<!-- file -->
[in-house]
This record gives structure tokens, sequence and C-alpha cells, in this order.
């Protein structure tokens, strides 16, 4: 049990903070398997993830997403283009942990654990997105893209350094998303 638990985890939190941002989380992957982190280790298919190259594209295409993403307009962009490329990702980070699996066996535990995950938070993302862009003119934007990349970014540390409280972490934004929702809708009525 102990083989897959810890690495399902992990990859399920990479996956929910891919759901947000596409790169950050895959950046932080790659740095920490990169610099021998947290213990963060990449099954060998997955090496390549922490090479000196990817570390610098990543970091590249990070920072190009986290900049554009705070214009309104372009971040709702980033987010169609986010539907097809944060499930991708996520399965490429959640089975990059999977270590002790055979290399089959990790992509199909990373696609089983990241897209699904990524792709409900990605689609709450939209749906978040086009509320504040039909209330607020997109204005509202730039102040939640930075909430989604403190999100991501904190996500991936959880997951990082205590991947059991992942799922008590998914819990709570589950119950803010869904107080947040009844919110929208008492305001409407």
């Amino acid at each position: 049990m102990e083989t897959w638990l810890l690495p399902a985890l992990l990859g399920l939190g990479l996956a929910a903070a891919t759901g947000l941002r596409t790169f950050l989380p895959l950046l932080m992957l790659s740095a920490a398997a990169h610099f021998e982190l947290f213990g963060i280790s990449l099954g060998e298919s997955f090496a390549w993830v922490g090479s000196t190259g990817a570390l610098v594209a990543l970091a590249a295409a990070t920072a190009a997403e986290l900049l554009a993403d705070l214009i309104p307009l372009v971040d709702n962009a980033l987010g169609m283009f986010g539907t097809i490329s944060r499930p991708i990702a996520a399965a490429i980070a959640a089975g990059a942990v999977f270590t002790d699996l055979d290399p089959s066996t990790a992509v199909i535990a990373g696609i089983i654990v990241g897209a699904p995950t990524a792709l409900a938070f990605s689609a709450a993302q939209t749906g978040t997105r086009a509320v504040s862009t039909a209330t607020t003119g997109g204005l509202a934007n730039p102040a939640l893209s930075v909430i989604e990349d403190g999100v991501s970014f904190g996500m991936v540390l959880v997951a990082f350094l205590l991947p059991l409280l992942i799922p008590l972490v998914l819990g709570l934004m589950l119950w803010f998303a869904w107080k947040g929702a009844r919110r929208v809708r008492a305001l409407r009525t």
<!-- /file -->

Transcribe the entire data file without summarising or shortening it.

[in-house]
This record gives structure tokens, sequence and C-alpha cells, in this order.
């Protein structure tokens, strides 16, 4: 049990903070398997993830997403283009942990654990997105893209350094998303 638990985890939190941002989380992957982190280790298919190259594209295409993403307009962009490329990702980070699996066996535990995950938070993302862009003119934007990349970014540390409280972490934004929702809708009525 102990083989897959810890690495399902992990990859399920990479996956929910891919759901947000596409790169950050895959950046932080790659740095920490990169610099021998947290213990963060990449099954060998997955090496390549922490090479000196990817570390610098990543970091590249990070920072190009986290900049554009705070214009309104372009971040709702980033987010169609986010539907097809944060499930991708996520399965490429959640089975990059999977270590002790055979290399089959990790992509199909990373696609089983990241897209699904990524792709409900990605689609709450939209749906978040086009509320504040039909209330607020997109204005509202730039102040939640930075909430989604403190999100991501904190996500991936959880997951990082205590991947059991992942799922008590998914819990709570589950119950803010869904107080947040009844919110929208008492305001409407």
């Amino acid at each position: 049990m102990e083989t897959w638990l810890l690495p399902a985890l992990l990859g399920l939190g990479l996956a929910a903070a891919t759901g947000l941002r596409t790169f950050l989380p895959l950046l932080m992957l790659s740095a920490a398997a990169h610099f021998e982190l947290f213990g963060i280790s990449l099954g060998e298919s997955f090496a390549w993830v922490g090479s000196t190259g990817a570390l610098v594209a990543l970091a590249a295409a990070t920072a190009a997403e986290l900049l554009a993403d705070l214009i309104p307009l372009v971040d709702n962009a980033l987010g169609m283009f986010g539907t097809i490329s944060r499930p991708i990702a996520a399965a490429i980070a959640a089975g990059a942990v999977f270590t002790d699996l055979d290399p089959s066996t990790a992509v199909i535990a990373g696609i089983i654990v990241g897209a699904p995950t990524a792709l409900a938070f990605s689609a709450a993302q939209t749906g978040t997105r086009a509320v504040s862009t039909a209330t607020t003119g997109g204005l509202a934007n730039p102040a939640l893209s930075v909430i989604e990349d403190g999100v991501s970014f904190g996500m991936v540390l959880v997951a990082f350094l205590l991947p059991l409280l992942i799922p008590l972490v998914l819990g709570l934004m589950l119950w803010f998303a869904w107080k947040g929702a009844r919110r929208v809708r008492a305001l409407r009525t």